pastorjohnb

Thoughts and musings on faith and our mighty God!


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Beneath the Surface

Reading: 1 Samuel 16: 6-7

Verse 7: Man looks at the outward appearance, but the Lord looks at the heart.

Today’s passage fits our world to a tee.  Modern society gloms onto trends and rising numbers and shiny images like never before.  Relationships across real life and social media platforms are a hundred thousand friends wide and as shallow as the teardrop that never falls.  As a whole, we prefer to stay up on the surface level because it is less commitment and there is less risk of being hurt or having to get involved.

Samuel illustrates this today.  He sees the oldest son, Eliab, and is impressed.  Must have been tall and handsome and well-built.  Must have looked pretty kingly.  Samuel thinks Eliab is the one.  But then God delivers the famous line: “Man looks at the outward appearance, but the Lord looks at the heart”.  Son after son passed by.  There is the definite implication made that we too should look past appearances, past the surface level, and get down into what really is important, to the core of the person: to their heart.

Of course, this is difficult.  I think this is so because it costs us our most precious commodity: time.  It is so much easier to just take a glance, to make a quick judgment or decision, and to move on to the next choice, the next option, the next person, the next sound bite.

But if we look at our story today and if we look at all of Jesus’ interactions in the Gospels, nothing is quick and easy. God did not settle for Eliab or even any of the other six sons who were present.  Jesus did not settle for a quick yes or no answer so that He could move on to the next need or so that He could give the next parable.  God invested time and waited for David to arrive – the one who had a heart for God.  Jesus took the time to see each person for who they were, to really understand the need they brought, and to patiently offer them all that He could offer.

In our busy lives it is a challenge to slow down, to look beneath the surface, to invest in each other.  In our faith, we are called to live in community, to love one another deeply (warts and all), and to walk alongside our brothers and sisters in Christ through the good and the bad. To do so, we must live beneath the surface.  May we delve deep this day.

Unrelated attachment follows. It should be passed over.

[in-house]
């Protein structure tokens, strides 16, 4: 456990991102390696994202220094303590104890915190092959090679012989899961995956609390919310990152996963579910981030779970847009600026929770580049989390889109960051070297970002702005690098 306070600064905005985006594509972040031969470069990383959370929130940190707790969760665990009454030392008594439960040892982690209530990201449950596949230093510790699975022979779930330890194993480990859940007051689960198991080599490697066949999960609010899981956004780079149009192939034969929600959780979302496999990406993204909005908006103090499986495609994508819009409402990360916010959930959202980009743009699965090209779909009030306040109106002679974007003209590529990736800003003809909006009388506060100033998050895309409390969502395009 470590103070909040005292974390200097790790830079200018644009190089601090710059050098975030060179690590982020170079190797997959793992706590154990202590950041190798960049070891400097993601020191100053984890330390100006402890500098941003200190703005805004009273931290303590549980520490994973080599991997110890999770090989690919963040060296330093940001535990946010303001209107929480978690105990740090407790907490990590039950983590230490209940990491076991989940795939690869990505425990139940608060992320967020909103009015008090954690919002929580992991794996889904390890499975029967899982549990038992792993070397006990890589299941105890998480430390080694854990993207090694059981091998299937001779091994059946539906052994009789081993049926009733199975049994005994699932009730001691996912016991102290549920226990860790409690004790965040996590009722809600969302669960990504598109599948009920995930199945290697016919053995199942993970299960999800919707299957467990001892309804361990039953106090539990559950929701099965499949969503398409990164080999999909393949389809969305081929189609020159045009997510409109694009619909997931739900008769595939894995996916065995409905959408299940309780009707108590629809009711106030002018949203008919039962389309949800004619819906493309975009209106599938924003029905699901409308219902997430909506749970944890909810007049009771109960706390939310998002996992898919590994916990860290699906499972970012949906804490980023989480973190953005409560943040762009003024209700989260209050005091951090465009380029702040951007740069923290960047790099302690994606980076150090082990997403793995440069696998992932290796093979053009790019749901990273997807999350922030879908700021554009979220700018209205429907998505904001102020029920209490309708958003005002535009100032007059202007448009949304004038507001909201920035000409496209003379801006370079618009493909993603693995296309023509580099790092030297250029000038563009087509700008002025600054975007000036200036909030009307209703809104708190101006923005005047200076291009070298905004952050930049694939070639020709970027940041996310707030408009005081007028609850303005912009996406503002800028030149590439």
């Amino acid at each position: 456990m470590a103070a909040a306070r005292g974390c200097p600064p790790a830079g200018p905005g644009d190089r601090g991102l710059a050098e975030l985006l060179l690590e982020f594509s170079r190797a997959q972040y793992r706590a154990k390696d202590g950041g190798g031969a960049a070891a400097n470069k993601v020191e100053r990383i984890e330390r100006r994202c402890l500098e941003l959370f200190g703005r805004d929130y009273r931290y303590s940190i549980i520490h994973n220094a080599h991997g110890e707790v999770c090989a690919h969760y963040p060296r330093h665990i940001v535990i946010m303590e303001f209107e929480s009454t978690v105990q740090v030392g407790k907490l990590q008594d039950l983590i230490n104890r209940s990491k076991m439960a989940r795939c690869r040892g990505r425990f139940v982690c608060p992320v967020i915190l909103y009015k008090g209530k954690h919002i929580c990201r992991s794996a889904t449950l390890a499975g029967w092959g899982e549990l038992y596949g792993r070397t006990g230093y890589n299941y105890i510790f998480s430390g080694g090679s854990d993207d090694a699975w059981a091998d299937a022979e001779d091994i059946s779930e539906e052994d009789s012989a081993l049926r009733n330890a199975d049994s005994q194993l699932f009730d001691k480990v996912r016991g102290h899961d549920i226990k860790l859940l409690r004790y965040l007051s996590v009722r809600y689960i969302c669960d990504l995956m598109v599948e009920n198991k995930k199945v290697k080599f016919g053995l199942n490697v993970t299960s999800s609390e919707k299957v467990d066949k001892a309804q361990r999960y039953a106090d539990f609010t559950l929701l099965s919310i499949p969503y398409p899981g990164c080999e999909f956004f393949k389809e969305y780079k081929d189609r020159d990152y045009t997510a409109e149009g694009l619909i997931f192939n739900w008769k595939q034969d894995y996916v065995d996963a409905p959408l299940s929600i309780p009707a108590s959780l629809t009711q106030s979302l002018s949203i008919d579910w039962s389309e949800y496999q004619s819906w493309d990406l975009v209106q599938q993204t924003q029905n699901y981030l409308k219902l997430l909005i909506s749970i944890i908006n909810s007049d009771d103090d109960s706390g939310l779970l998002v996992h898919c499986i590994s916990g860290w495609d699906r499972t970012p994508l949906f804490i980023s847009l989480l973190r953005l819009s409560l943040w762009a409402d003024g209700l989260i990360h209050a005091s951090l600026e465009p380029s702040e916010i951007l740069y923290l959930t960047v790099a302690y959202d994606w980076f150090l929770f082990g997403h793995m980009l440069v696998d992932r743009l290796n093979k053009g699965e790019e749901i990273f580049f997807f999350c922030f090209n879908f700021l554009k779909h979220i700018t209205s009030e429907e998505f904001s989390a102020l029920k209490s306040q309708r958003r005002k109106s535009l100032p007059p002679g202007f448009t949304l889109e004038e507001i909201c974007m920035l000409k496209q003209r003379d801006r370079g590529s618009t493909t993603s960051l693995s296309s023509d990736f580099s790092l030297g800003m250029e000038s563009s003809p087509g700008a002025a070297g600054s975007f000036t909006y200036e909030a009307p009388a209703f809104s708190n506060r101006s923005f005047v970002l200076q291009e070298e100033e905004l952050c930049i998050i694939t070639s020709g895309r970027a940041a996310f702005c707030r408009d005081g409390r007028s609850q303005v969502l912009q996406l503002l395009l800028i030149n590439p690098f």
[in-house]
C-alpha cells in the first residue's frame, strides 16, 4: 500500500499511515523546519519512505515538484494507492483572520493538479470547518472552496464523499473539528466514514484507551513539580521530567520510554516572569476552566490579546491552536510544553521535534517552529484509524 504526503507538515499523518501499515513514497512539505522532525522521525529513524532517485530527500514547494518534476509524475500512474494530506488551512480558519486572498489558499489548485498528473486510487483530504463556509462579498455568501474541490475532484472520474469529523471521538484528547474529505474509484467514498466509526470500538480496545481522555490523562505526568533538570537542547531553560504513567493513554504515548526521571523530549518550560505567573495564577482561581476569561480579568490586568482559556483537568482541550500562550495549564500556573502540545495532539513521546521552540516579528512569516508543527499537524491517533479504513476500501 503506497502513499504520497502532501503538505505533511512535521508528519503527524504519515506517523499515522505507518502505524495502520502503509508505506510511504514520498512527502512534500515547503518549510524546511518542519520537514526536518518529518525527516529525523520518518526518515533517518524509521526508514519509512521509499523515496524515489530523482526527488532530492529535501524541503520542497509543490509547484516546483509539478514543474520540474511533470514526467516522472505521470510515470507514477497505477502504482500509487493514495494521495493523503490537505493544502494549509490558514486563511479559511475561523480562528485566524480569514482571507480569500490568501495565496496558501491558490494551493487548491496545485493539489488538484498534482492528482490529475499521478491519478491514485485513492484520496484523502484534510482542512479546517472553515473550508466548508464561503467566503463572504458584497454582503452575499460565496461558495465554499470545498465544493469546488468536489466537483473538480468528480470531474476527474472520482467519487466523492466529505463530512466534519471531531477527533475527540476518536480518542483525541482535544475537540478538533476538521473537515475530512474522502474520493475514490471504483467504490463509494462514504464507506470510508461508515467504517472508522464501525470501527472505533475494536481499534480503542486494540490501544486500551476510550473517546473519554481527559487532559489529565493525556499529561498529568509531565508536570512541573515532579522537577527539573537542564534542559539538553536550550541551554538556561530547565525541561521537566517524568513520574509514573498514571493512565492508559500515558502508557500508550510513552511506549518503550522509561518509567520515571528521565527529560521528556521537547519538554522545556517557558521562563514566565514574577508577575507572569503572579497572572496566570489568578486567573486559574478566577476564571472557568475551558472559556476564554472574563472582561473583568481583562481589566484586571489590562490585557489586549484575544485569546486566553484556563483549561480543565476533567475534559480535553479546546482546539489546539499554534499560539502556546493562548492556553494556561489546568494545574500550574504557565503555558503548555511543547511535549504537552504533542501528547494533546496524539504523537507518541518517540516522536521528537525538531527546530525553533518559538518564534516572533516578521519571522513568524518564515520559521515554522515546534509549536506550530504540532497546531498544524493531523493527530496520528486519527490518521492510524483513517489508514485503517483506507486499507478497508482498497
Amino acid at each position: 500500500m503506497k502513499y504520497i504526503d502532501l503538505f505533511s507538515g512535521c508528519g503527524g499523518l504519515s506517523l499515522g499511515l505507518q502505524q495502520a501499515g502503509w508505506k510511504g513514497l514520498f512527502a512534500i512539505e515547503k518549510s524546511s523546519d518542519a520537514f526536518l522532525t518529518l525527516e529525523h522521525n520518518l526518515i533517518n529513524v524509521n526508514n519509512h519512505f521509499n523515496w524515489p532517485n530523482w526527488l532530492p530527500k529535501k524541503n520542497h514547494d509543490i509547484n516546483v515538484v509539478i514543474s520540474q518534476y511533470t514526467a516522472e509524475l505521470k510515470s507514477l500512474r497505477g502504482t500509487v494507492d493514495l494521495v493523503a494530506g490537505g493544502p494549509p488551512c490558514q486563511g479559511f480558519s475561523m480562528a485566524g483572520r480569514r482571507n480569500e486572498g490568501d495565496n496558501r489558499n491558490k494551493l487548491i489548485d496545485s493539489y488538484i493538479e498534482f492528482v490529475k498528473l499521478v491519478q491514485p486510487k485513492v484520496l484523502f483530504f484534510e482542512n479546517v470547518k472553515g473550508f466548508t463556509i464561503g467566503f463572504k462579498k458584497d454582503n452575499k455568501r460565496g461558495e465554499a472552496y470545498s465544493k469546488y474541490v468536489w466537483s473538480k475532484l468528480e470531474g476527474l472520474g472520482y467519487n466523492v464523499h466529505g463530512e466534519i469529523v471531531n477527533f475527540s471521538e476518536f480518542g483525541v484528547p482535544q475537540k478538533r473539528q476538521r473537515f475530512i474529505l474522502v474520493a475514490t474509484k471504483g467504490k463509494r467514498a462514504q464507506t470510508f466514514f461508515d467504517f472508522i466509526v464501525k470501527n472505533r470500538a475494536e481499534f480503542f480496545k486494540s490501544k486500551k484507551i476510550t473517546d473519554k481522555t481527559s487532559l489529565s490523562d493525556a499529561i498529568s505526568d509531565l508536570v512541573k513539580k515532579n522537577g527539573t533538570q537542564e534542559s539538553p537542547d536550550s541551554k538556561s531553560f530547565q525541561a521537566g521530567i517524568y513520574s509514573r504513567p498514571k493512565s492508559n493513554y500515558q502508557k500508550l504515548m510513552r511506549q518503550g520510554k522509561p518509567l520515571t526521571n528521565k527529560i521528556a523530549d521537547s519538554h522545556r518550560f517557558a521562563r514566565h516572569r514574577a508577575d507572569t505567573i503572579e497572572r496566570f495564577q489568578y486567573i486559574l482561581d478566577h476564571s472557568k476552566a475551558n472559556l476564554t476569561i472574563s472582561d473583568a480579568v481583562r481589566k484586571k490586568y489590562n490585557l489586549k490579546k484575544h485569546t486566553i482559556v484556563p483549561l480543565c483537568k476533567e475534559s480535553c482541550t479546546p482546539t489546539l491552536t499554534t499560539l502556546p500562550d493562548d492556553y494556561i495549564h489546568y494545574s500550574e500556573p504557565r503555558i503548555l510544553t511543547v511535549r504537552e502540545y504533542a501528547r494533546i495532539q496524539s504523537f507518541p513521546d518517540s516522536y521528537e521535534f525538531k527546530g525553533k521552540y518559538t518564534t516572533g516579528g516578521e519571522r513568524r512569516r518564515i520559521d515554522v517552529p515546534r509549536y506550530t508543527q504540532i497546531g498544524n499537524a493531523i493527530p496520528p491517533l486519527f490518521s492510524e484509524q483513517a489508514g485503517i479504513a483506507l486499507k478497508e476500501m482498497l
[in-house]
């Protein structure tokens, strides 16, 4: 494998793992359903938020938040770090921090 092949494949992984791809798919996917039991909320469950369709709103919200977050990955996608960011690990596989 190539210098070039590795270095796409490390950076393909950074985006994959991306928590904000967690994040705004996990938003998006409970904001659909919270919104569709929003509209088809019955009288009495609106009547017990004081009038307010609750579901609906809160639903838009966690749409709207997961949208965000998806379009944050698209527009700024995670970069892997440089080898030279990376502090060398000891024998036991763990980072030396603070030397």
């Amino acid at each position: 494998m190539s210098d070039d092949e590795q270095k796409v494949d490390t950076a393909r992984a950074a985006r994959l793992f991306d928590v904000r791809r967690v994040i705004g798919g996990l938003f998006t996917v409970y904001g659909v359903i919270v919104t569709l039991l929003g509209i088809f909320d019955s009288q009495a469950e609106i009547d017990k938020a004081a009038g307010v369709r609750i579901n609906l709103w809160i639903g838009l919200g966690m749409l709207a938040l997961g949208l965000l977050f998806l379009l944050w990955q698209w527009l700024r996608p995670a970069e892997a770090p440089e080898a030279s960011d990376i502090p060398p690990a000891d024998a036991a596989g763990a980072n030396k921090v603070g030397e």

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Come as You Are

Reading: Jeremiah 8: 18-22

Jeremiah cries out to God on behalf of the people.  He is acutely aware of their sins, yet he prays for them and their relationship with God.  Since being called to be the prophet to Israel, Jeremiah has spoken to the people about their sins and the coming danger that their sins are drawing in.  He has made the consequences of living life outside of the covenant relationship with God crystal clear.  Yet the people do not repent.  They do not turn from false idols and foreign gods.  They instead rely on tradition and appearances.

The people think their status as God’s ‘chosen people’ will save them.  But even the most special child in all the world can be disobedient and experience the consequences.  The people of Israel also think their ritualistic trips to the temple will be enough for God to relent.  But the trips are hollow and there is no relationship with God.  It is all appearance.  It is all on the surface.  It is simply going through the motions.  If their relationship was real it would lead to a personal relationship with God.  The relationship would affect how they were living outside their one hour in the temple.

Does God expect any less of us?  Isn’t a personal and intimate relationship with us what God desires most?  God wants to be fully known by us and for us to experience being fully known by God.  When we are limited in our commitment and when we keep the relationship at a shallow, surface level, we are not being honest with God and we are only fooling ourselves.  God knows all and sees all.  There is nothing we can hide from God.  When we hold back and try to live a second life, we are being disrespectful to the omnipotent and omnipresent God.  Instead, may we willingly strip away all the gloss and glitter and come honestly and humbly before our God.  God does not expect perfection but takes us as we are.  God simply says to us, “Come as you are”.